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PC Build Update and Fail
#1
It's that time of year again where I have to replace my PC coolant and check to make sure everything is still running fine. Instead of using distilled water and a biocide as a coolant with a lifespan of 6 months, I wanted to use a more long term, industrial coolant with a lifespan of 2-3 years. The original plan was to drain the system and do a simple fluid swap. Unfortunately the system was filthy and needed to be completely disassembled and scrubbed down.

6 months ago:

[Image: Nsv521Z.jpg?1]

From a few days ago. Notice the discoloration of the two soft tubes.

[Image: v4mKPkO.jpg?1]

The tubes in question after disassembly:

[Image: vWa58gS.jpg]

CPU waterblock:

[Image: wjFqhzw.jpg]

CPU waterblock scrubbed down and gross tubes replaced:

[Image: FwKl9Z2.jpg]

Now its time to fill the system and do a leak test..

Every watercoolers worst fear:

[Image: r4MLzUC.jpg]

[Image: TZmmdH6.jpg]

The leaky fittings in question:

[Image: uZv3CXi.jpg]

Thankfully the leak was coming from the highest point in the loop. The leaks stopped immediately after turning off the pump because the coolant can't reach that high. The worst part of it all is that the fittings are in an awkward spot and i can't get my hand in there to tighten the fittings. The loop had to be drained and partially disassembled to make the needed adjustments.

The CPU waterblock looks a lot cleaner than it did before. Probably as good as its going to get.

[Image: pUktuFi.jpg]

Here's a picture of the loop with the loop all filled up and free of leaks:

[Image: 23br84g.jpg]

The whole process took about 2 days from start to finish, could've finished sooner if not for the leak. Hopefully I won't have to open this up for the next couple of years.
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  • Residays
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#2
I didn't know PC coolant needed regular replacing. I assumed it was just plain water in a closed system which would last as long as the system remains completely sealed. Why isn't it?
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#3
(2019-06-02 15:01:05)Suuper Wrote: I didn't know PC coolant needed regular replacing. I assumed it was just plain water in a closed system which would last as long as the system remains completely sealed. Why isn't it?

Plain distilled water without proper additives will cause corrosion and algae growth. The corrosion occurs because distilled water has been stripped of its ions and will fight with the other metals to reach equilibrium. Algae growth prevention adds further complexity to the system, with the two most common additives used being either a pure silver coil or a couple drops of a copper sulfate biocide. The silver coil adds yet another metal to the system, further complicating it. The copper sulfate will react with the metals and cause copper tarnishing. Using distilled water and additives was fine 10+ years ago because there weren't any alternative coolants available, but its a completely outdated approach today. A lot of premade coolants today have the necessary additives in the correct concentration to promote a long fluid lifespan and component safety.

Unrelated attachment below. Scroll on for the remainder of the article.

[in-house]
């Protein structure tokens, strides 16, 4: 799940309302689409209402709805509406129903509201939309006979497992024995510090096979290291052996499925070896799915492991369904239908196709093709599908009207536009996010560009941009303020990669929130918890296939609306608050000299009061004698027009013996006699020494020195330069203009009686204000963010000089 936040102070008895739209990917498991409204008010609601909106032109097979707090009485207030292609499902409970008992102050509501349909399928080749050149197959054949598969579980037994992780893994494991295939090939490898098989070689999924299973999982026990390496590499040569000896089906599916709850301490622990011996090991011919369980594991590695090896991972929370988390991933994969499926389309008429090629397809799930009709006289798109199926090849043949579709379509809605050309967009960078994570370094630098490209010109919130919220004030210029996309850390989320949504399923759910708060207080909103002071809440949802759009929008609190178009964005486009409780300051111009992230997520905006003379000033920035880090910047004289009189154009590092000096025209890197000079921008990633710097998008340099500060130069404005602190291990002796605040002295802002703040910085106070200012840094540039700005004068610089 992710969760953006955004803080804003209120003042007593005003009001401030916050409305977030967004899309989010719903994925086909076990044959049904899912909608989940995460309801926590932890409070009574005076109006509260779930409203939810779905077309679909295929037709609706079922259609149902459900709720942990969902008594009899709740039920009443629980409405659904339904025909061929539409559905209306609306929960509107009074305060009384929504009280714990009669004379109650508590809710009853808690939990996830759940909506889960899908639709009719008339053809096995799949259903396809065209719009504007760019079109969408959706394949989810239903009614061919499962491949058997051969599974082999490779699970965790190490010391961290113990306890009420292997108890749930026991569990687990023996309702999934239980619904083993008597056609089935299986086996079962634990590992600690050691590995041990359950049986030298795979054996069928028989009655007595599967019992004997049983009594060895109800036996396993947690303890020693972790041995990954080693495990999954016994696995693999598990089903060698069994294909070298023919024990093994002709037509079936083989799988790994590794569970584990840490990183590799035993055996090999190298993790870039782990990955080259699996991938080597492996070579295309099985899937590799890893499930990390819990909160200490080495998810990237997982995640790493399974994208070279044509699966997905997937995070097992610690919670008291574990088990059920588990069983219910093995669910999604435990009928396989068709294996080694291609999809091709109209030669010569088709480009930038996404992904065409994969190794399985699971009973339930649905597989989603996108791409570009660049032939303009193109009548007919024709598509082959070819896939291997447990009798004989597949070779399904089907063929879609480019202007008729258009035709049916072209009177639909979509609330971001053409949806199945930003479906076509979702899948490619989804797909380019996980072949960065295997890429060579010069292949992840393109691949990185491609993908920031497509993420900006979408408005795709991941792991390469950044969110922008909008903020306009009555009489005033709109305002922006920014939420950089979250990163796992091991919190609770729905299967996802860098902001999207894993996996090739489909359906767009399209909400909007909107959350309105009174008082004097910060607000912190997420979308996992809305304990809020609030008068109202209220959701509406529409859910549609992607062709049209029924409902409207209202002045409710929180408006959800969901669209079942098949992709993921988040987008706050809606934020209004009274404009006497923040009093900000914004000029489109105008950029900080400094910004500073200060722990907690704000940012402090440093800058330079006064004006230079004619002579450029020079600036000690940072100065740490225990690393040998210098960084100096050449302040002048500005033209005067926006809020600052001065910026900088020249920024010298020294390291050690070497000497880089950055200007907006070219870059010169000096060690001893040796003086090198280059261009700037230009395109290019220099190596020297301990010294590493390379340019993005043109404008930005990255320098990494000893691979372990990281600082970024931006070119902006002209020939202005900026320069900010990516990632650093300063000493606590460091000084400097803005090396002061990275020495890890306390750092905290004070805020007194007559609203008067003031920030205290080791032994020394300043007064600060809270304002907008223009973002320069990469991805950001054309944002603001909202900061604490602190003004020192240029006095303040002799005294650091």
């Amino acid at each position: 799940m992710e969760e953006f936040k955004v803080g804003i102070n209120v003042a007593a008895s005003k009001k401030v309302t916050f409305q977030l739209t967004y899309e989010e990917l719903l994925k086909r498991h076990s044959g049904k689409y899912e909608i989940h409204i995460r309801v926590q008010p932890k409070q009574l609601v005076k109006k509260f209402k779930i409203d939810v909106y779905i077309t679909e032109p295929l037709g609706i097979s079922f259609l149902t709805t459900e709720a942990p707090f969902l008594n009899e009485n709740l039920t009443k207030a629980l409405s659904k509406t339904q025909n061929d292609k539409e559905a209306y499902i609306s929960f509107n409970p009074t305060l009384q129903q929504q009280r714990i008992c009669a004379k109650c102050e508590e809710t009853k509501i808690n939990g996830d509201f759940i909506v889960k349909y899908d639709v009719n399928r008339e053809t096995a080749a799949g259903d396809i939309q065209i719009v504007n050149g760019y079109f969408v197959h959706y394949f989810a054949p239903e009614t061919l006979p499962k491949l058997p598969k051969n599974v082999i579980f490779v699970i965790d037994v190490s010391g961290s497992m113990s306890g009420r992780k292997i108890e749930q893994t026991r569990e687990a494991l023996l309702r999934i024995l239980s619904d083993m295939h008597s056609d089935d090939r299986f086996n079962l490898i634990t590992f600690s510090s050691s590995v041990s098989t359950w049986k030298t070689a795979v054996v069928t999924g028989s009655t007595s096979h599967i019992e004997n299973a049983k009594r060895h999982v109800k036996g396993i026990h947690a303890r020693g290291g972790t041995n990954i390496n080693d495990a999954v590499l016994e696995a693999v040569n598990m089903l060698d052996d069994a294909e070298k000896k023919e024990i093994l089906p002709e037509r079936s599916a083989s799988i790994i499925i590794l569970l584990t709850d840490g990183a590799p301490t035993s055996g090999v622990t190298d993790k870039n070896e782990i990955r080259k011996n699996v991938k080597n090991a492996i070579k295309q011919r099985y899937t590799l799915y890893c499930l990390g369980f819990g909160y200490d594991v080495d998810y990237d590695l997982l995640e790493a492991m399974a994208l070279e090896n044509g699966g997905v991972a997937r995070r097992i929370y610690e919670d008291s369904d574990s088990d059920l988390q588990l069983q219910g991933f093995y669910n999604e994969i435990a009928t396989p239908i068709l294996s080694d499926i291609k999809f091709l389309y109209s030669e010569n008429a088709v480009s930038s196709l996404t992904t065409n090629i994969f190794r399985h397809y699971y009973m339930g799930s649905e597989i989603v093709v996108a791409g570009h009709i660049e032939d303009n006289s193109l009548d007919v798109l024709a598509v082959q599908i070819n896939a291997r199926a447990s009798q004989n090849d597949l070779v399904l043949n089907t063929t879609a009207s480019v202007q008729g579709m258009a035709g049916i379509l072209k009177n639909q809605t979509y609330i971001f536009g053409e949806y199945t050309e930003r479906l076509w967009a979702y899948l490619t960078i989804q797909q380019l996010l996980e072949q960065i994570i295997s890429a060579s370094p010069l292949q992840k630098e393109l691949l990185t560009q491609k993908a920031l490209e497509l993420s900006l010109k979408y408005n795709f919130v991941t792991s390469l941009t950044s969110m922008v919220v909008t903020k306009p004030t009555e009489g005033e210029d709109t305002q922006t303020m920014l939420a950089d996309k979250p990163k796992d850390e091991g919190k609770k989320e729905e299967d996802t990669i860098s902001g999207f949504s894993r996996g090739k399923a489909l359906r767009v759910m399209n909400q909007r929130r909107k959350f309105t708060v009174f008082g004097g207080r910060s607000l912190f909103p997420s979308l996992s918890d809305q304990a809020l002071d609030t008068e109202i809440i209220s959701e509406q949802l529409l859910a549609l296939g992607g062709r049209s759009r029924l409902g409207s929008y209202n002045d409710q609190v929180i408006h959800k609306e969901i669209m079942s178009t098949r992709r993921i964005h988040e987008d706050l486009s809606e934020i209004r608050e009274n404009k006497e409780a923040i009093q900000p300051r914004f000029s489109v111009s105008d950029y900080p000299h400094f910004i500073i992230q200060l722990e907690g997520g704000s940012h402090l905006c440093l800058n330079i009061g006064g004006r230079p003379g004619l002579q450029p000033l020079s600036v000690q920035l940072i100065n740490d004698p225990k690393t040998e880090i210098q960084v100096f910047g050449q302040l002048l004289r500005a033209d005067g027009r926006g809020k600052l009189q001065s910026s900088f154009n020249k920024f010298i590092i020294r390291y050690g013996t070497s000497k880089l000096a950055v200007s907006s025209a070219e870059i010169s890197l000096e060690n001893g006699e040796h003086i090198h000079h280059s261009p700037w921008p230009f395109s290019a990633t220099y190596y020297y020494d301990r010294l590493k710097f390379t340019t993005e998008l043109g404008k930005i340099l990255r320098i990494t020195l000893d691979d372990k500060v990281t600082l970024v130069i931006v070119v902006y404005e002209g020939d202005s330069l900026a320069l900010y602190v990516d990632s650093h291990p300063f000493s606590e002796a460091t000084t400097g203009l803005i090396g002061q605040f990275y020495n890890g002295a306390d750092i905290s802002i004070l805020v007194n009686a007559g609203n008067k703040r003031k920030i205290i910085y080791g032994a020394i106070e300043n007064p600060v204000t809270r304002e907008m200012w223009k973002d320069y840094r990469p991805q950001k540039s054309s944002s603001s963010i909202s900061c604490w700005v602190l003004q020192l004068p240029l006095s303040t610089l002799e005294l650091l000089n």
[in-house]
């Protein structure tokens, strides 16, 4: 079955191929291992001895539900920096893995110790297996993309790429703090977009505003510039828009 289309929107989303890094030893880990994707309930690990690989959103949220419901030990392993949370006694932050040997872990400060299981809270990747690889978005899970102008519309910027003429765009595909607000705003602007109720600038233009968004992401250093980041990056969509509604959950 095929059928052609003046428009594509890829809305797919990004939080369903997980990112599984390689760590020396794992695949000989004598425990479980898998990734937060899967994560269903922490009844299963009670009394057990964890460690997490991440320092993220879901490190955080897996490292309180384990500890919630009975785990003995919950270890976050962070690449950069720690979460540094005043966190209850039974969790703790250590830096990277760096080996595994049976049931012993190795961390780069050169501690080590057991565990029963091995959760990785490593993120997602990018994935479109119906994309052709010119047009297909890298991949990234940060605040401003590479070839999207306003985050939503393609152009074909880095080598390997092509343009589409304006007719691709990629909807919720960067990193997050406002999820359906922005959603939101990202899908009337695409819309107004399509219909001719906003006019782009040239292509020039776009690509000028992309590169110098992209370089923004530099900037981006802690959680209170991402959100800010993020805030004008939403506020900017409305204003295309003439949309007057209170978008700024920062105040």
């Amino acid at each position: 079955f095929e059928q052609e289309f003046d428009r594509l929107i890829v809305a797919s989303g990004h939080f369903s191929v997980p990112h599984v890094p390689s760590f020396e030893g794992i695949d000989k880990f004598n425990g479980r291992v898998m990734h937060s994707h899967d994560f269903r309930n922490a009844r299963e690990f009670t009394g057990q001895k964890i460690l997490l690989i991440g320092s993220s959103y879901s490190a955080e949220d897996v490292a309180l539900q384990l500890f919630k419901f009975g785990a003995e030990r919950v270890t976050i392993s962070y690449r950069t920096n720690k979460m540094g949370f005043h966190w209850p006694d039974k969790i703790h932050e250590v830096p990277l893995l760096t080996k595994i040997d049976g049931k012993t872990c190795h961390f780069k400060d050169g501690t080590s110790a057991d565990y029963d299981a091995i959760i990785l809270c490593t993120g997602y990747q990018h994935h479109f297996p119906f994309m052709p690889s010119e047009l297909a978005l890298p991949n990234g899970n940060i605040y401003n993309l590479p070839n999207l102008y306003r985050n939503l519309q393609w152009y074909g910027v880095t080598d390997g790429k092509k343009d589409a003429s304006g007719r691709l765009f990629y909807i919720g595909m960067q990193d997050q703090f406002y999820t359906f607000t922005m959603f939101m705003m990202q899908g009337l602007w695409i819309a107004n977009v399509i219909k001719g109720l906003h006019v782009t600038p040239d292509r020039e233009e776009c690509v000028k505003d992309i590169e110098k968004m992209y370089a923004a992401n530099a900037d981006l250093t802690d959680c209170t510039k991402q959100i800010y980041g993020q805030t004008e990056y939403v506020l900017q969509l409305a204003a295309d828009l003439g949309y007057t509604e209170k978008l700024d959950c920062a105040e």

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#4
Interesting.
What does the algea eat in order to grow in there?
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Suuper W, SuuperPR2
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#5
(2019-06-03 07:14:18)Suuper Wrote: Interesting.
What does the algea eat in order to grow in there?

All it takes is warm water and sunlight
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#6
(2019-06-03 07:14:18)Suuper Wrote: Interesting.
What does the algea eat in order to grow in there?

algae photosynthesize not eat

another question is, how did they get introduced there in the first place and why can't we just prevent that?
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#7
They have to eat something. Otherwise, they would be made entirely of oxygen and hydrogen.
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#8
This is basically why I still run my rig on air-cooling, I can't be fucked to do more than swap the dust filters every month
h
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#9
(2019-06-03 16:42:47)Suuper Wrote: They have to eat something. Otherwise, they would be made entirely of oxygen and hydrogen.

Photosynthesis converts carbon dioxide and water into glucose and oxygen.
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#10
(2019-06-05 06:40:10)aaaaaa123456789 Wrote:
(2019-06-03 16:42:47)Suuper Wrote: They have to eat something. Otherwise, they would be made entirely of oxygen and hydrogen.

Photosynthesis converts carbon dioxide and water into glucose and oxygen.

So there's sufficient carbon dioxide and whatever else the algae needs dissolved in the water to support significant algae growth. In other words, it's not pure water.
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#11
(2019-06-05 07:54:07)Suuper Wrote:
(2019-06-05 06:40:10)aaaaaa123456789 Wrote:
(2019-06-03 16:42:47)Suuper Wrote: They have to eat something. Otherwise, they would be made entirely of oxygen and hydrogen.

Photosynthesis converts carbon dioxide and water into glucose and oxygen.

So there's sufficient carbon dioxide and whatever else the algae needs dissolved in the water to support significant algae growth. In other words, it's not pure water.

The water doesn't stay pure for long. Remember that it's passing over a few different metals and other materials such as nickel plated copper, bare copper, stainless steel, brass, and o-ring lubricant just to name a few.
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#12
And once there's a population of them, they generate carbon dioxide by breathing. Which they can then use to generate glucose, and the cycle keeps going.
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